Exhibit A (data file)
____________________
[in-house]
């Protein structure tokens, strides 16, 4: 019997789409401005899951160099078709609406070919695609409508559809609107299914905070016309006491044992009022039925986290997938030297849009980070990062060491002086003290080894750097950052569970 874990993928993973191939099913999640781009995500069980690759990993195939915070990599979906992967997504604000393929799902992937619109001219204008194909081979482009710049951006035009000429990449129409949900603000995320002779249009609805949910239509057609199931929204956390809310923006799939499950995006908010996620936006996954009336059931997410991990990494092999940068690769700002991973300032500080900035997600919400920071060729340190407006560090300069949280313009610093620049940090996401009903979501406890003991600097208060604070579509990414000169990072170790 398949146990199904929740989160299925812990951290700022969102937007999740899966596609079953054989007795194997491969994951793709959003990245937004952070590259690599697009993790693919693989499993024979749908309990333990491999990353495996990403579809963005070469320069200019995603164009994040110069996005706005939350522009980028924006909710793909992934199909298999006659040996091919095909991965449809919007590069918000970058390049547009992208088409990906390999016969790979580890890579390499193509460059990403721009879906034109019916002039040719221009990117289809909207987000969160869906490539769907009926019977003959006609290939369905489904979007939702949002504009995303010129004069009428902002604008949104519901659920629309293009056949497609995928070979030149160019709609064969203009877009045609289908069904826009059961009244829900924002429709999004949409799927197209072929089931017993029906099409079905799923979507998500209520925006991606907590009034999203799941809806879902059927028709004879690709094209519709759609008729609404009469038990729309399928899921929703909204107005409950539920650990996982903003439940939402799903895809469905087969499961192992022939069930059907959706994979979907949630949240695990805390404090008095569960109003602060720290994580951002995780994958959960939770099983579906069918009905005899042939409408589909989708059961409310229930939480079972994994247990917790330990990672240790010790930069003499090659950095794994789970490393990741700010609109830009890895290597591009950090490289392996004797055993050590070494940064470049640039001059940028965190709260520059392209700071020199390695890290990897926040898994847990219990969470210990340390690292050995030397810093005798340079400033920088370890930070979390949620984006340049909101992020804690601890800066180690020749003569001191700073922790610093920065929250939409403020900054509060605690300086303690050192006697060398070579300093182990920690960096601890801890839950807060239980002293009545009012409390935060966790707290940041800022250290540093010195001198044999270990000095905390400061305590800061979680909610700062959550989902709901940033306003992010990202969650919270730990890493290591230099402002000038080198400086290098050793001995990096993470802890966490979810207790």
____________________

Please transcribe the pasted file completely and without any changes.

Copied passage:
[in-house]
């Protein structure tokens, strides 16, 4: 019997789409401005899951160099078709609406070919695609409508559809609107299914905070016309006491044992009022039925986290997938030297849009980070990062060491002086003290080894750097950052569970 874990993928993973191939099913999640781009995500069980690759990993195939915070990599979906992967997504604000393929799902992937619109001219204008194909081979482009710049951006035009000429990449129409949900603000995320002779249009609805949910239509057609199931929204956390809310923006799939499950995006908010996620936006996954009336059931997410991990990494092999940068690769700002991973300032500080900035997600919400920071060729340190407006560090300069949280313009610093620049940090996401009903979501406890003991600097208060604070579509990414000169990072170790 398949146990199904929740989160299925812990951290700022969102937007999740899966596609079953054989007795194997491969994951793709959003990245937004952070590259690599697009993790693919693989499993024979749908309990333990491999990353495996990403579809963005070469320069200019995603164009994040110069996005706005939350522009980028924006909710793909992934199909298999006659040996091919095909991965449809919007590069918000970058390049547009992208088409990906390999016969790979580890890579390499193509460059990403721009879906034109019916002039040719221009990117289809909207987000969160869906490539769907009926019977003959006609290939369905489904979007939702949002504009995303010129004069009428902002604008949104519901659920629309293009056949497609995928070979030149160019709609064969203009877009045609289908069904826009059961009244829900924002429709999004949409799927197209072929089931017993029906099409079905799923979507998500209520925006991606907590009034999203799941809806879902059927028709004879690709094209519709759609008729609404009469038990729309399928899921929703909204107005409950539920650990996982903003439940939402799903895809469905087969499961192992022939069930059907959706994979979907949630949240695990805390404090008095569960109003602060720290994580951002995780994958959960939770099983579906069918009905005899042939409408589909989708059961409310229930939480079972994994247990917790330990990672240790010790930069003499090659950095794994789970490393990741700010609109830009890895290597591009950090490289392996004797055993050590070494940064470049640039001059940028965190709260520059392209700071020199390695890290990897926040898994847990219990969470210990340390690292050995030397810093005798340079400033920088370890930070979390949620984006340049909101992020804690601890800066180690020749003569001191700073922790610093920065929250939409403020900054509060605690300086303690050192006697060398070579300093182990920690960096601890801890839950807060239980002293009545009012409390935060966790707290940041800022250290540093010195001198044999270990000095905390400061305590800061979680909610700062959550989902709901940033306003992010990202969650919270730990890493290591230099402002000038080198400086290098050793001995990096993470802890966490979810207790």